Benjamin Phipps and Absalom Bennett, 1800, North Carolina and Virginia

The following is a transcription of a deed from Brunswick County, Virginia dated 15 March 1800. The transcription was made from a copy sent by the webmaster/editor of the “A Witcher Genealogy” website.

The document is significant for several reasons. One of those reasons has to do with something which is only implied, and that is a connection to Wake County, North Carolina.

We’ve mentioned in past posts the 1790 Brunswick County chancery case pitting “Absolem” Bennett against Benjamin Phipps, Robert Westmoreland, and Joseph Phipps. That case involved depositions from two women in North Carolina, at least one of whom was from Wake County.

Then in 1807 in Wake County, North Carolina, a will was written by Julius D. Bennett, who specifically states in his will that he was a son of Absalom Bennett. In that will, he refers to Elizabeth Phipps and Polley Phipps, Polly (or Polley) being a common period nickname for Mary.

In the deed below, not only is the seller (Griffen or Griffin Randle) referred to as being of Wake County, North Carolina, but Absalom Bennett himself was involved. Once the land is sold from Randle to Benjamin Phipps, it is said in the document that Randle and “Absolem” Bennett both “defend” the land to Benjamin Phipps.

Benjamin Wheeler, also mentioned in the document, appears to have eventually come into Granville County, North Carolina. Benjamin Phipps of this record was presumably the same one mentioned in the last post, who is discussed as a son of Joseph Phipps by Mrs. Howard Woodruff in her 1972 book on Joseph and his descendants. Cold Water (or Coldwater) Creek, also mentioned in the document, looms prominently in multiple Phipps or Phips records in Brunswick County.

The 1800 deed transcribed below was also witnessed by John Phipps (see the last post) and by Abner Woolsey.

In early Virginia, given names often came from the surnames of associated families. The given name of Griffin Randle appears to have likely been derived from the Randle family’s association with the Griffin family. The given name of Randle Woolsey, on the other hand, appears to have come from the Woolsey family’s association with the Randle family.

Randle Woolsey witnessed a 1776 Brunswick County deed involving Joseph Phips and Tabitha Phips. The deed below, dated 1800, was witnessed by Abner Woolsey. When Abner Woolsey married in 1795 in Brunswick County, Joseph Phipps was the bondsman.

Much later, an 1845 Brunswick County summons was directed by the administrators of the estate of Abner Woolsey against various individuals, including James N. Phipps and his wife Mary, Benjamin Phipps, Winfield Phipps, and other Phipps family members.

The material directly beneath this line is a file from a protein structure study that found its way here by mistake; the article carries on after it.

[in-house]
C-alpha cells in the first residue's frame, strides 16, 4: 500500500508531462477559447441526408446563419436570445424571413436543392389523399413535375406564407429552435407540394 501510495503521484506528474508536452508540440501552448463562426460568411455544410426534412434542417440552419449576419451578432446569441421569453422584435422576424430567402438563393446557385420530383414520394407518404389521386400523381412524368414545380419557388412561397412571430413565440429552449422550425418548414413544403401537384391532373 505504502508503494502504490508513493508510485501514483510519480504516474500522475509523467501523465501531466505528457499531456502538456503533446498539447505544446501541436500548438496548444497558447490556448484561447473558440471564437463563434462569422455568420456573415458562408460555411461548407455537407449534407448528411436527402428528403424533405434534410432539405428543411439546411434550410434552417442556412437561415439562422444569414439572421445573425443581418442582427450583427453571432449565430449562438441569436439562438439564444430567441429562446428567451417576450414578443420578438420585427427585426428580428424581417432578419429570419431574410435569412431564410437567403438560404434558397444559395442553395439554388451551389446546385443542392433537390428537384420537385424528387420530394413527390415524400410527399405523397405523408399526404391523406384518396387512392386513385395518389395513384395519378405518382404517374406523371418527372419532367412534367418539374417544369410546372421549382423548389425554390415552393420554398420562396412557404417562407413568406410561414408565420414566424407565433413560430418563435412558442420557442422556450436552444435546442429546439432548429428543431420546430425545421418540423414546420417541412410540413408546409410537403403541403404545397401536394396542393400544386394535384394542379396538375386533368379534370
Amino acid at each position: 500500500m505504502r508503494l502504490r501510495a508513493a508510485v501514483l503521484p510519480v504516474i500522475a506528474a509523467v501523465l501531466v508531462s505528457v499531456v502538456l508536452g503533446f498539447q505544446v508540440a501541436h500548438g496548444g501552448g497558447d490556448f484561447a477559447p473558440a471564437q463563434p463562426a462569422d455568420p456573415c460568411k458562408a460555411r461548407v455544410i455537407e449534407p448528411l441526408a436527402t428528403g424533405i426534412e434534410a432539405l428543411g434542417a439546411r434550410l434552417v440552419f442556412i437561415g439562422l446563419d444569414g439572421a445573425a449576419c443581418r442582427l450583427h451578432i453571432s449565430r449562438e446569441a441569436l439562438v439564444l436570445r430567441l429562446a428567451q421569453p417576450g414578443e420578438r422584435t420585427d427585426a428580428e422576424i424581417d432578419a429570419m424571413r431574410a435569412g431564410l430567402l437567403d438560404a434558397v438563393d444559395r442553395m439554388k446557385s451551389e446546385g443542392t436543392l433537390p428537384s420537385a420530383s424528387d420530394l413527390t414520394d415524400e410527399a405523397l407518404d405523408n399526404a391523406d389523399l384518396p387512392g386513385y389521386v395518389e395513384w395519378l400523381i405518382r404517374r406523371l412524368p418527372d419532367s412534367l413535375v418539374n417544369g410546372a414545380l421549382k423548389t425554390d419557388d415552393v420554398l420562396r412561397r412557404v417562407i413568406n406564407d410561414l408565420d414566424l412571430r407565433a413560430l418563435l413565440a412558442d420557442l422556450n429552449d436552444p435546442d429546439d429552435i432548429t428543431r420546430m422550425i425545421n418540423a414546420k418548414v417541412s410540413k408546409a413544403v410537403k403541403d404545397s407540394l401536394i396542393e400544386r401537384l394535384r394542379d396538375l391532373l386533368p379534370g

According to an unconfirmed secondary source, in 1786 in Brunswick County, Griffin Randle (as named in the deed below), son of Barnett Randle, was an orphan, and James Randle was appointed his guardian. Then later, a different guardian was appointed in 1790.

The new guardian was none other than – guess who – Absalom Bennett.

[p. 539:]

This Indenture made this 15th day of March one thousand Eight hundred between Griffen [or Griffin?] Randle of Wake in the state of North Carolina of the one part and Benjamin Phips of Brunswick County in the state of Virginia of the other part Witnesseth that the said Griffen [or Griffin?] Randle for and in consideration of the sum of Three hundred and Twenty pounds virginia [sic] money to him the said Griffen [or Griffin?] Randle in hand paid by the said Benjamin Phipps on the sealing & delivery of these presents, the receipt whereof the said Randle doth hereby acknowledge and himself therewith satisfyed hath hereby bargained sold and by these presents doth bargain sell alien release & confirm unto the said Benjamin Phips a certain tract [or?] parcel of Land in the above said County of Brunswick in Virginia containing by estimation four hundred acres be the same more or less and bounded as followeth to wit Beginning at a Butterwood on the head of the [Saw?] scaffold branch then by William Jones line, south ten east 152 poles to the center of three oaks, marked or chopped inward then south 60 East to a road which leads to Waltons ordinary fomerly [sic; formerly] Randles ordinary then by the road by marked tree dividing said Land from Powells land to a white Oak for a corner on the [north?] side of the road thence by a line of marked trees which divides it from [? (looks like “Linsleys” or something similar)] land to Benjamin Wheeler senr. corner on a branch then by various courses sd. Branch to cold water Creek then by the cold water Creek to William Jones corner then by William Jones line to the butterwood first mentioned beginning above To have and to hold the above mentioned land and every of [sic] its appurtenances unto the said Benjamin Phips his heirs and assigns forever and he the said Griffin Randle & Absolem Bennett doth by these presents for themselves & their heirs shall & well by these presents defend the said Granted land unto the said Benjamin Phipps his heirs and assigns forever free from all former gifts mortgages Rites of dower and every other encumbrance whatsoever In witness whereof they the said Griffin Randle & Absolem Bennett hath hereunto set their hands & seals the day & date first above written

[signed:]
Griffin [or Griffen?] Randle (seal)
Absolem Bennett (seal)

Signed sealed & Delivered in presence of us
[signed:]
John Phipps
David his + mark Elder
Abner his X mark Woolsey

Brunswick County Court June 23rd 1800

The Indenture of Bargain & sale was proved by the oath of of [sic; repeated] Abner Woolsey a witness thereto & having [been?] proven on the 28th day of April last by the oaths of John Phipps & David Elder also witnesses thereto the same is ordered to be recorded.

Teste
[signed:] [?] Hill [C B B?]

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